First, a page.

AmboseliTrust / YouTube
So Dr. Fishlock and two team members hopped into a jeep and sped to the well, hoping as they drove the mother hadn’t been chased away. They arrived to a scene more complicated than they’d anticipated.
To their relief, the mother elephant, Zombe, lingered around the well, panicked as her baby fought for purchase on the slopes of the muddy well. But she was scared—and aggressive. 
AmboseliTrust / YouTube
Elephants are the strongest land mammals on the planet, capable of lifting up to 600 pounds with just their trunks. And this strong, protective mamma? Well, she wasn’t about to let anyone near her struggling baby.
Zombe’s presence made the rescue impossible: stepping out of the jeep and near that baby would put her and her crew’s lives in danger. For the calf’s sake, it would be Dr. Fishlock, terrible as it sounded, that scared the mother off.
Constant Contact
The AERP rescue team drove the jeep at the mother, taunting her with a collision. Still, Zombe stayed by her baby’s side, despite fearing the jeep…so Dr. Fishlock screamed at her like a banshee. 
AmboseliTrust / YouTube
Chased by sharp, high-pitched calls and a loud jeep engine, Zombe turned and fled. Now the AERP team had to rescue the baby before the mother ran too far away. But could they?
Their rudimentary rescue plan followed three steps: Step one, tie a rope to the jeep’s bumper; step two, loop the rope around the baby’s butt; step three, reverse the jeep and pull the baby out. Sounds easy enough, no?
But, as Dr. Fishlock put it, “We were so delighted [Zombe’s calf] is so big and fat and healthy…until we had to pull her out of a hole.” The two men fighting rescue her struggled against her weight and strength.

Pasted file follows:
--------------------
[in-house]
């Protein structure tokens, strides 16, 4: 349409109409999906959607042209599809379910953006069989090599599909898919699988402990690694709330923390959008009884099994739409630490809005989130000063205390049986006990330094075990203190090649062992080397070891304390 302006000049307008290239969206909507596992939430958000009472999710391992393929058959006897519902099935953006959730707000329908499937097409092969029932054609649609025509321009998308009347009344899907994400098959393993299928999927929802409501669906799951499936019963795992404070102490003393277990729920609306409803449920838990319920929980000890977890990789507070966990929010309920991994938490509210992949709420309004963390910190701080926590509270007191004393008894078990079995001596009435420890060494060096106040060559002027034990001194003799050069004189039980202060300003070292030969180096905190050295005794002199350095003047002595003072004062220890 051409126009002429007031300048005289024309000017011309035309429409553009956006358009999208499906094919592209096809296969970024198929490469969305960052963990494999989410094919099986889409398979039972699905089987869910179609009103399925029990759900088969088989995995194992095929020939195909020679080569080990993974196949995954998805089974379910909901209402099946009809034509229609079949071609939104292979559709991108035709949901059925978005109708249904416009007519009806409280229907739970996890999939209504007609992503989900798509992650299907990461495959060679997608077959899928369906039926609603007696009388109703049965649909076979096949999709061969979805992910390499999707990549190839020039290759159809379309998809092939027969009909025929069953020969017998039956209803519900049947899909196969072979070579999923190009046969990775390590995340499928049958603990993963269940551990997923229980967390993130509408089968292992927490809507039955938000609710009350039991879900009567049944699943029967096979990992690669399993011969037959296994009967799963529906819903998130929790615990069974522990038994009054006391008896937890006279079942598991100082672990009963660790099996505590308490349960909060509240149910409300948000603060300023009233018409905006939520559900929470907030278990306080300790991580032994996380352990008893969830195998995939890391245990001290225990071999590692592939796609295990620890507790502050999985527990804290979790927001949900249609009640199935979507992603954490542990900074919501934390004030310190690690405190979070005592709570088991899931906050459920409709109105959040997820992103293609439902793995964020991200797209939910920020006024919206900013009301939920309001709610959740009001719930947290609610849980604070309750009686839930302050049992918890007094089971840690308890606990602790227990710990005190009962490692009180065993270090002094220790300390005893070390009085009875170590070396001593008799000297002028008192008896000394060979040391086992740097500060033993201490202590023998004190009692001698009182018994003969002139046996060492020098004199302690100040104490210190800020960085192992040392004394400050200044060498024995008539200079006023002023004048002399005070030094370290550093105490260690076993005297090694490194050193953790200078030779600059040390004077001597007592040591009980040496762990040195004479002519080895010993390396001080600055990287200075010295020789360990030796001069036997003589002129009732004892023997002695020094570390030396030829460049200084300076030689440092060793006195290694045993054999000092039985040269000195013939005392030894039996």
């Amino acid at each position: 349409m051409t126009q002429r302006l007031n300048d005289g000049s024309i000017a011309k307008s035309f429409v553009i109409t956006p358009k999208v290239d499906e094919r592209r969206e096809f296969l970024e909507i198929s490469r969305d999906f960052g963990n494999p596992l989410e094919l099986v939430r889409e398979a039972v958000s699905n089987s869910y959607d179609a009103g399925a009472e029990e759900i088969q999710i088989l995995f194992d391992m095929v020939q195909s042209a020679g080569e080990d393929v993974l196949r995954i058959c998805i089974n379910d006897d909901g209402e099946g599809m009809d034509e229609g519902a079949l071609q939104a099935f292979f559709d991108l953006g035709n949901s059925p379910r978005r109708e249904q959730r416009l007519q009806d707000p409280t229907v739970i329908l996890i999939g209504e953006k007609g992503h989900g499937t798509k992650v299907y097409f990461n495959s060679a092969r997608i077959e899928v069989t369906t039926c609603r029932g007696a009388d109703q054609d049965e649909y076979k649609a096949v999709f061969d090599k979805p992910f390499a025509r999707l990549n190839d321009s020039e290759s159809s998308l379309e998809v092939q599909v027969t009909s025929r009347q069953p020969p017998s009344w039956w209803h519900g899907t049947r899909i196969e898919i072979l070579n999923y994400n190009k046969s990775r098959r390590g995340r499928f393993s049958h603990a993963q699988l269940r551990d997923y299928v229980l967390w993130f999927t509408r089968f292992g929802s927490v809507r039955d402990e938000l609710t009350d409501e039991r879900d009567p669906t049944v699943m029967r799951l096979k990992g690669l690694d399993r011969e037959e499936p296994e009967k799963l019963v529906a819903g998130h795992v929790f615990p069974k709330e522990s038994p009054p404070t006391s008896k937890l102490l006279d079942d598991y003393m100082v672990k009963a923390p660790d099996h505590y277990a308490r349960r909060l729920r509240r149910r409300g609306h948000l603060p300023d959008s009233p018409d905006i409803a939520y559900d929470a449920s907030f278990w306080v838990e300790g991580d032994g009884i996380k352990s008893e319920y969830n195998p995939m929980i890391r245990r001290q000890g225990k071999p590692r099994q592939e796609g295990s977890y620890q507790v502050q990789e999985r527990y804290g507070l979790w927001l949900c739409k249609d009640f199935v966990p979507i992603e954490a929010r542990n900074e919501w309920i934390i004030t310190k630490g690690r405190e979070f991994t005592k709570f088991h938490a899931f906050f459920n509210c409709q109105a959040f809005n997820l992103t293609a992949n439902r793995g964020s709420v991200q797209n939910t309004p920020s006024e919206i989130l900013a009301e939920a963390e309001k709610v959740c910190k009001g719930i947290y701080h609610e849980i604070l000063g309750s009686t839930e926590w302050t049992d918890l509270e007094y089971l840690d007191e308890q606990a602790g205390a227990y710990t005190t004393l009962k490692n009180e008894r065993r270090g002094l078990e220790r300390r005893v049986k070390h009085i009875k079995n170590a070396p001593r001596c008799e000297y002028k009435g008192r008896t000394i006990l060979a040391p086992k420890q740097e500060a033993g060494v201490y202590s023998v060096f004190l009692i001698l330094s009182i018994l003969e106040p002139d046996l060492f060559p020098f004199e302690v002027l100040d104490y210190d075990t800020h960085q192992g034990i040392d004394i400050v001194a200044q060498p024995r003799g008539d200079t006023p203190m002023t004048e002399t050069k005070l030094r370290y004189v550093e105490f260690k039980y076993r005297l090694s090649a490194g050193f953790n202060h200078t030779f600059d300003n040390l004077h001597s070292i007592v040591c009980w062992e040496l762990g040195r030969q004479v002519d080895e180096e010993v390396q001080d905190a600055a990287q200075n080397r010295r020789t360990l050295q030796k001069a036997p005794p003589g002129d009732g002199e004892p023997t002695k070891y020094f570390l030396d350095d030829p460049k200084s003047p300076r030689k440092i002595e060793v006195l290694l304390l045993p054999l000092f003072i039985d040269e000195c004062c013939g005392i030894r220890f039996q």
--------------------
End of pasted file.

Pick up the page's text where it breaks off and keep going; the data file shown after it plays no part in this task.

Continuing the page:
Because the baby was trying to get away and back to her mother the rescuers couldn’t loop the rope around her backside. The scared-and-cranky elephant wasn’t interested in being turned, either.
AmbroseliTrust / YouTube
Still, with enough coaxing, the baby elephant turned, letting the two rescue workers loop the rope around her. As they worked to secure rope she cried and roared. Baby was not happy.
Haley Collins / Flickr
Finally the men secured the rope around the baby elephant and gave Dr. Fishlock a signal. She mashed the accelerator, sending the jeep flying backward and pulling on the stuck calf.
In seconds, the calf popped out of the well (knocking over one of the rescue workers in the process)! The poor girl didn’t stick around to celebrate, however—she had another mission in mind…
AmboseliTrust / YouTube
The second the calf had her bearings, she sprinted away from Dr. Fishlock and her rescuers, towards her scared-away mother. Dr. Fishlock followed, hoping to guide the calf in the right direction…
AmboseliTrust / YouTube
The calf ran and ran across the dry, drought-stricken plains. After a long run, with dust swirling around them, the two reunited in a magical, heavenly moment! Aww!
AmboseliTrust / YouTube

No comments:

Powered by Blogger.